Gold has a long and storied history of obsession for over 6,000 years. For reasons unknown, gold’s mysterious ability to attract people all over the world independently of each other allowed it to become a medium of exchange accepted anywhere in the world.
Gold has been used to make ornamental objects and fine jewelry for thousands of years. Today, up to 80 per cent of the gold that is newly mined or recycled is used in jewelry manufacture. One reason the lustrous metal is such a popular jewelry choice is because of its malleable properties – it can be drawn into wires, hammered into sheets and/or cast into shapes. Pure gold, which is very soft, is known as 24 karat gold. It has to be forged with other metals such as copper, silver and platinum to increase its durability.
Gold doesn’t just signify jewelry value – it has also long been used as a medium of exchange or money. The first known use of gold in transactions dates back more than 6000 years – gold coins were minted under the order of King Croesus of Lydia (a region of present-day Turkey) in about 560 BC. The rarity, usefulness and desirability of gold make it a substance of high value, plus it’s durable, portable and easily divisible. Today, many governments, individuals and institutions hold investments of gold in the convenient form of bullion.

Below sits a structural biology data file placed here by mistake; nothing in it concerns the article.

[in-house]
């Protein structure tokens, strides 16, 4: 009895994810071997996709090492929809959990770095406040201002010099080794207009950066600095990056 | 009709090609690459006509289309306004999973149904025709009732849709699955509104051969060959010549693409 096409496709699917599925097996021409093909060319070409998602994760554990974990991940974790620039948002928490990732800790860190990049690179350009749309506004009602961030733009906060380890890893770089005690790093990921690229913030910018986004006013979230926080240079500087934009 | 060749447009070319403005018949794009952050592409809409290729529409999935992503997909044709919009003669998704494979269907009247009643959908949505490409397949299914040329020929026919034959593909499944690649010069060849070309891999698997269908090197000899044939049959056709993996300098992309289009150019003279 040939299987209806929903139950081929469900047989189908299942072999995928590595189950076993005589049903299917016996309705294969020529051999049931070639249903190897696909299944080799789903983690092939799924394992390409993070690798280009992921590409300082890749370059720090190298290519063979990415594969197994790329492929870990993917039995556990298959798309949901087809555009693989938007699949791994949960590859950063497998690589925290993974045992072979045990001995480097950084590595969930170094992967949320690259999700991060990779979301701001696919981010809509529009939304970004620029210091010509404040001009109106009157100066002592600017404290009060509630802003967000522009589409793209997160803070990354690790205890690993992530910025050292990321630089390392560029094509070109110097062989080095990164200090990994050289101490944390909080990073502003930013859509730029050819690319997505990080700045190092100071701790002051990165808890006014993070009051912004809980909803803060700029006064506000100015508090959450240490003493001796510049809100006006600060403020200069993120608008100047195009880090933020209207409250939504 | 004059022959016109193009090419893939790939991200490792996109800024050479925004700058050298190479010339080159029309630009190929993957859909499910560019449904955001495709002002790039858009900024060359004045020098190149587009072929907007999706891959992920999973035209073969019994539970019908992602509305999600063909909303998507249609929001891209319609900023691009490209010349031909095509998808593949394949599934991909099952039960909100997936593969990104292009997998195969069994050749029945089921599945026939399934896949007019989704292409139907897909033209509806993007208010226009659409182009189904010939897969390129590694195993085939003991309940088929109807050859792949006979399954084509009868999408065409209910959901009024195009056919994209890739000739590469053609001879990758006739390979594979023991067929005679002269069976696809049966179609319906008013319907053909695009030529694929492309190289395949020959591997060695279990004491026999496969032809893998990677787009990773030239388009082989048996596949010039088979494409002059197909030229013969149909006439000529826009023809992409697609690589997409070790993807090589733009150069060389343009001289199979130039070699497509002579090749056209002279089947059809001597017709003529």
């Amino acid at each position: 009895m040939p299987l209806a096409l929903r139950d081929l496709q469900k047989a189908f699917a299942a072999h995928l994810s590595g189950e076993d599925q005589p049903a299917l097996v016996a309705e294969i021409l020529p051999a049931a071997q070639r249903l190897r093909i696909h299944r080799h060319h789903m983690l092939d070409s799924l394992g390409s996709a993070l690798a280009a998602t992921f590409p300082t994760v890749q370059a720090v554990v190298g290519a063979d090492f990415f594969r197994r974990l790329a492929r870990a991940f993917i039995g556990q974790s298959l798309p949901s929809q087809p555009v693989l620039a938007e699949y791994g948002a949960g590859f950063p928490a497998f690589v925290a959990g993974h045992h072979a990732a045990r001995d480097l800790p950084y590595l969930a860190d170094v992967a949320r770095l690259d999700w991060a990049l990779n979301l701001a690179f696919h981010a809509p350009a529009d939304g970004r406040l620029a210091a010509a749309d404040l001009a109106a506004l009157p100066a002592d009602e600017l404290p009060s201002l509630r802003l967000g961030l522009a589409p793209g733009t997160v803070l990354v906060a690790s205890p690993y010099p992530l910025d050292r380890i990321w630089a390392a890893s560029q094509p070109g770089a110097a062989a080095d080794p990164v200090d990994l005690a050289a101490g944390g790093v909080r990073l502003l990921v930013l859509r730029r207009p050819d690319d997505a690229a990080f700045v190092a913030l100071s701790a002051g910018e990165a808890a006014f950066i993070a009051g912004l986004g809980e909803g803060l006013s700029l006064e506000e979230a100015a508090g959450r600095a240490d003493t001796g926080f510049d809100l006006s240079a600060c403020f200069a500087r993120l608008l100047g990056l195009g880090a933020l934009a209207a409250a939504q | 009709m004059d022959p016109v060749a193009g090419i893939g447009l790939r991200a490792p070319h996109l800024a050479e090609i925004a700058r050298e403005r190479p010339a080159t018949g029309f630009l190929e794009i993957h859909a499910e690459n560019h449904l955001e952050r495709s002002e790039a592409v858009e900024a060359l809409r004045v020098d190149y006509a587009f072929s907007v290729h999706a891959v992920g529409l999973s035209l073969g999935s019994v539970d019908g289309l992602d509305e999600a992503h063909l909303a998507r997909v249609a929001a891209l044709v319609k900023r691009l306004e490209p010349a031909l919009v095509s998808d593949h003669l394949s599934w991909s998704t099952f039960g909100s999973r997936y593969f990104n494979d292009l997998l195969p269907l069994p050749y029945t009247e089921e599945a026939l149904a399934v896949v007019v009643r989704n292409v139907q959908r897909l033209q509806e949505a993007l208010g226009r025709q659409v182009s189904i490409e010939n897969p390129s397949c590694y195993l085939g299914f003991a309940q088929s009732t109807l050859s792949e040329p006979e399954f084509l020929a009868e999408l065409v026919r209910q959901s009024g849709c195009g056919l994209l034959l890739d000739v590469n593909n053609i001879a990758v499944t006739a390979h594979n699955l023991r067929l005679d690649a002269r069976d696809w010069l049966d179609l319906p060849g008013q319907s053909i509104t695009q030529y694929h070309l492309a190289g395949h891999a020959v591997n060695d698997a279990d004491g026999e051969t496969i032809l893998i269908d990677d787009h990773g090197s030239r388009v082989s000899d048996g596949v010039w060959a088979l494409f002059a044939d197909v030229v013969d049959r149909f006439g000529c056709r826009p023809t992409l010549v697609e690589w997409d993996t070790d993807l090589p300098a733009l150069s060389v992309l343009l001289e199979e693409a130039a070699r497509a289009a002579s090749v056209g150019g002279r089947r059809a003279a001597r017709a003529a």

Mobile phones contain about 0.034g of gold. Arguably the most important industrial use of gold is in the manufacture of electronics. Gold is a highly efficient conductor which can carry tiny currents and remain corrosion-free. It is used in connectors, switch and relay contacts, soldered joints, connecting wires and connection strips. What’s more, aside from your trusty smart phone, you’ll find gold in calculators and most large electronic appliances – even your standard desktop or laptop computer and your TV.
Gold truly is a metal of the future – look no further than its use in aerospace. If you are going to spend billions on a space vehicle that, when launched, will travel on a voyage where the possibility of lubrication, maintenance and repair is absolutely zero, then building it with extremely dependable materials is paramount. This is exactly why NASA uses gold in hundreds of ways in every space vehicle it launches. Clearly, gold’s importance as a multi-use metal cannot be overstated.
From the very first time that mankind laid eyes on gold, it has led to an insatiable desire for the metal that has never wavered. And, since the end of the gold standard the price and production of gold has skyrocketed globally and along with it, so has demand.